Major Commands to which assigned
Major units assigned
References for major commands and major units
United States Air Force
Air Mobility Command (AMC)
Air Force Reserve Command (AFRC)
Air National Guard (ANG)
Accidents and incidents
- On 16 January 1965, USAF KC-135A 57-1442, crashed after an engine failure shortly after takeoff from McConnell Air Force Base in north Wichita, Kansas. The fuel-laden plane crashed at a residential street intersection and caused a considerable fire. A total of 30 were killed, including 23 on the ground and the seven member crew.
- On 20 November 2013 at approximately 9:30 pm CST, a Boeing 747-400 Dreamlifter with registration N780BA and operated by Atlas Air, mistakenly landed at the Colonel James Jabara Airport. The large cargo plane was supposed to land at McConnell Air Force Base, taxi over to nearby Spirit AeroSystems, and pick up some fuselage parts for the assembly of Boeing 787 Dreamliners in Seattle, Washington. The plane successfully took off from Jabara Airport at 1:15 pm CST on 21 November and landed shortly thereafter at McConnell AFB. The NTSB opened an investigation about the wrong landing.
Other airports in Wichita
- Wichita Dwight D. Eisenhower National Airport
- Colonel James Jabara Airport
- List of airports in Kansas
- This article incorporates public domain material from the Air Force Historical Research Agency website http://www.afhra.af.mil/.
- This article incorporates public domain material from the United States Government document: "March Air Reserve Base".
- Maurer, Maurer. Air Force Combat Units of World War II. Washington, DC: U.S. Government Printing Office 1961 (republished 1983, Office of Air Force History, ISBN 0-912799-02-1).
- Ravenstein, Charles A. Air Force Combat Wings Lineage and Honors Histories 1947–1977. Maxwell Air Force Base, Alabama: Office of Air Force History 1984. ISBN 0-912799-12-9.
- Mueller, Robert, Air Force Bases Volume I, Active Air Force Bases Within the United States of America on 17 September 1982, Office of Air Force History, 1989
- Larsen, Steve A. (2006), Heritage and Legacy: A Brief History of the 22d Air Refueling Wing and McConnell Air Force Base. Office of History, 22d ARS, McConnel AFB, Kansas.
- Martin, Patrick (1994). Tail Code: The Complete History of USAF Tactical Aircraft Tail Code Markings. Schiffer Military Aviation History. ISBN 0-88740-513-4.
- Rogers, Brian (2005). United States Air Force Unit Designations Since 1978. Hinkley, England: Midland Publications. ISBN 1-85780-197-0.
- Aircraft Serial Numbers — 1908 to present
- Heritage and Legacy: A Brief History of the 22d Air Refueling Wing and McConnell Air Force Base
- "Airport Diagram – McConnell AFB (KIAB)" (PDF). Federal Aviation Administration. 15 August 2019. Retrieved 28 August 2019.
- FAA Airport Master Record for IAB ( PDF), effective 2007-12-20
- "Archived copy". Archived from the original on 9 October 2016. Retrieved 7 October 2016.CS1 maint: archived copy as title (link)
- "USAF: McConnell to house next generation tankers" Archived 24 April 2014 at the Wayback Machine. KWCH, 22 April 2014.
- "McConnell gets final OK for refueling tankers, prepares to spend $219 million for construction". Archived 24 April 2014 at the Wayback Machine The Wichita Eagle, 22 April 2014.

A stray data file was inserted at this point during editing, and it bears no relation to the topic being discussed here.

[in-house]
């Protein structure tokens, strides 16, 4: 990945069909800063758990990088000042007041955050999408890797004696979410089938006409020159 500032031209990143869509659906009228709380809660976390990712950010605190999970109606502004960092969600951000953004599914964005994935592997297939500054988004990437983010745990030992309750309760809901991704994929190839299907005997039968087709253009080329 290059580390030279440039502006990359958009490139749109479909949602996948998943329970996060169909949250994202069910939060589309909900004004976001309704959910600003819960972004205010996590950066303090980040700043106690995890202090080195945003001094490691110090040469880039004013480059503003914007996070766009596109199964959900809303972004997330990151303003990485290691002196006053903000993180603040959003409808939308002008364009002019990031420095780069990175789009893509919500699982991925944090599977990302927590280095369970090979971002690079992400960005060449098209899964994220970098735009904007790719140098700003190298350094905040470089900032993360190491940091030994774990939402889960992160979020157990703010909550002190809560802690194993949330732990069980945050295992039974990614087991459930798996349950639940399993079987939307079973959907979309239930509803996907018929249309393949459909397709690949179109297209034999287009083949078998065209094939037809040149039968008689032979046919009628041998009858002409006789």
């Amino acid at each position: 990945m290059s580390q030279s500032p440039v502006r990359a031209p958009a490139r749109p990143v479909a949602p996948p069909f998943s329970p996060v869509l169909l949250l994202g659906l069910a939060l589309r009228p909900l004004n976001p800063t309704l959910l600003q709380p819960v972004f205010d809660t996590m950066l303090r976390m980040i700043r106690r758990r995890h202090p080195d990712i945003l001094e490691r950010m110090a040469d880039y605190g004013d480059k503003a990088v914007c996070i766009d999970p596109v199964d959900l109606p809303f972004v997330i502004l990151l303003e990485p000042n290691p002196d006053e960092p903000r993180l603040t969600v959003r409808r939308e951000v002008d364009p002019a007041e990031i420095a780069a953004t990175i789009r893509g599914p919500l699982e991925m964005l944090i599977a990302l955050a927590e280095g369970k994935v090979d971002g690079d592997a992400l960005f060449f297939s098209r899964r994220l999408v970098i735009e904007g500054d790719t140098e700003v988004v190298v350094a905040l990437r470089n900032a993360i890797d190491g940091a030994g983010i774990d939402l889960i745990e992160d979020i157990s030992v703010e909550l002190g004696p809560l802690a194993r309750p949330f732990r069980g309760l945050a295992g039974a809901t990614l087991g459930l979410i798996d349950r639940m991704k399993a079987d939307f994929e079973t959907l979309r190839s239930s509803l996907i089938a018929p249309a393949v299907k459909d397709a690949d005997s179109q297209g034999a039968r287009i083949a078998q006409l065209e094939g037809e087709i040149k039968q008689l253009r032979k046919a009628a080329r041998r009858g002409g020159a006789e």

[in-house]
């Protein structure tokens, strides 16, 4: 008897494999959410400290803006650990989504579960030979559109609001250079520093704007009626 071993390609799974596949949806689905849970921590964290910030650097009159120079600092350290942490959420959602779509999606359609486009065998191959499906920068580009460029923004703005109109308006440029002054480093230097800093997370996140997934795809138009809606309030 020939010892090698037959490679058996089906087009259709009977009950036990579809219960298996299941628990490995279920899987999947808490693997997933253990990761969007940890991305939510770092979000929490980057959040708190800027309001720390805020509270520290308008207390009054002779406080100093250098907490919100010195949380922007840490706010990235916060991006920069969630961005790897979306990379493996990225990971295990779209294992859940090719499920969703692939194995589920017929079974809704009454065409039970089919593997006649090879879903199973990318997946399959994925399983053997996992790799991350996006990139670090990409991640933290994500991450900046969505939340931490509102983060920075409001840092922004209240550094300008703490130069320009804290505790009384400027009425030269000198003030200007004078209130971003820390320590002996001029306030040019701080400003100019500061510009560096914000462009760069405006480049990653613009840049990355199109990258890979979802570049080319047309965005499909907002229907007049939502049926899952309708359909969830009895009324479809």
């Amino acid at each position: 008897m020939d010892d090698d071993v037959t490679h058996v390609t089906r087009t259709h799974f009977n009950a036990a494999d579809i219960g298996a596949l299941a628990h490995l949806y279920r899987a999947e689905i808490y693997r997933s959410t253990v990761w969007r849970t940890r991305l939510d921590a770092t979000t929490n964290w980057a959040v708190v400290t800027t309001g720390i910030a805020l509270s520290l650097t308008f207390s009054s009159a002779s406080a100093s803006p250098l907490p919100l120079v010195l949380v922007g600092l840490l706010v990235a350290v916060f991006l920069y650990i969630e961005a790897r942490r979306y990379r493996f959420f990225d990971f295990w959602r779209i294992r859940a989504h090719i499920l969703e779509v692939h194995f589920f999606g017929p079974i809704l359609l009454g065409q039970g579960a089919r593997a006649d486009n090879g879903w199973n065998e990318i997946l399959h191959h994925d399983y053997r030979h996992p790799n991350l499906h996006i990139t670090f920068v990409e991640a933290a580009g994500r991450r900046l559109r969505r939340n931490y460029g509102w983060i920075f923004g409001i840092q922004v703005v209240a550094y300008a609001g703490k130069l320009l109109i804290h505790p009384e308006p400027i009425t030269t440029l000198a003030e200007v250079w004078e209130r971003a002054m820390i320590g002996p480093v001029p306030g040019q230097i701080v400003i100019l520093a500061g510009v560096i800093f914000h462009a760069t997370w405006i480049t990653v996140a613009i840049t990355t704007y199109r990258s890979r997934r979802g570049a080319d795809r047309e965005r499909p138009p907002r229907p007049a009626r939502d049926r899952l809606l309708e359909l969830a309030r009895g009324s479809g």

- "Altus selected for KC-46A training" Archived 24 April 2014 at the Wayback Machine. Militarytimes.com, 23 April 2014.
- Mueller, Robert (1989). Volume 1: Active Air Force Bases Within the United States of America on 17 September 1982. USAF Reference Series, Office of Air Force History, United States Air Force, Washington, D.C. ISBN 0-912799-53-6, ISBN 0-16-002261-4
- "Units". McConnell AFB. US Air Force. Retrieved 28 August 2019.
- "Units". 931st Air Refueling Wing. US Air Force. Retrieved 29 August 2019.
- "About Us". 184th Wing. US Air Force. Retrieved 29 August 2019.
- Accident description for 57-1442 at the Aviation Safety Network. Retrieved on 21 October 2014.
- "1965 KC-135 tanker crash on Piatt St". Wichita Eagle. Wichita, Kansas. 15 January 2011. Archived from the original on 14 December 2013. Retrieved 21 October 2014.
- "Kansas: Plane left stranded after landing 'by mistake'". BBC News Online. 21 November 2013. Retrieved 21 May 2013.
- Green, Jaime (21 November 2013). "Video about Dreamlifter Landing At Jabara". The Wichita Eagle. Archived from the original on 21 November 2013. Retrieved 21 May 2013.
- "Audio of Dreamlifter crew in contact with McConnell AFB". The Wichita Eagle. Retrieved 21 May 2013.
- Plumlee, Rick; McMillin, Molly (21 November 2013). "Wayward Dreamlifter captivates the Air Capital". The Wichita Eagle. Archived from the original on 2 July 2014. Retrieved 21 May 2013.
- "NTSB opens investigation into Dreamlifter's wrong landing". The Wichita Eagle. 22 November 2013. Archived from the original on 3 December 2013. Retrieved 21 May 2013.
- "USAAS-USAAC-USAAF-USAF Aircraft Serial Numbers--1908 to Present". Web.archive.org. 30 January 2009. Retrieved 22 May 2019.
- "Heritage and Legacy: A Brief History of the 22d Air Refueling Wing and McConnell Air Force Base" (PDF). Web.archive.org. Retrieved 22 May 2019.
|Wikimedia Commons has media related to McConnell Air Force Base.|
- McConnell Air Force Base
- (PDF), effective March 26, 2020
- FAA Terminal Procedures for IAB, effective March 26, 2020
- Resources for this U.S. military airport: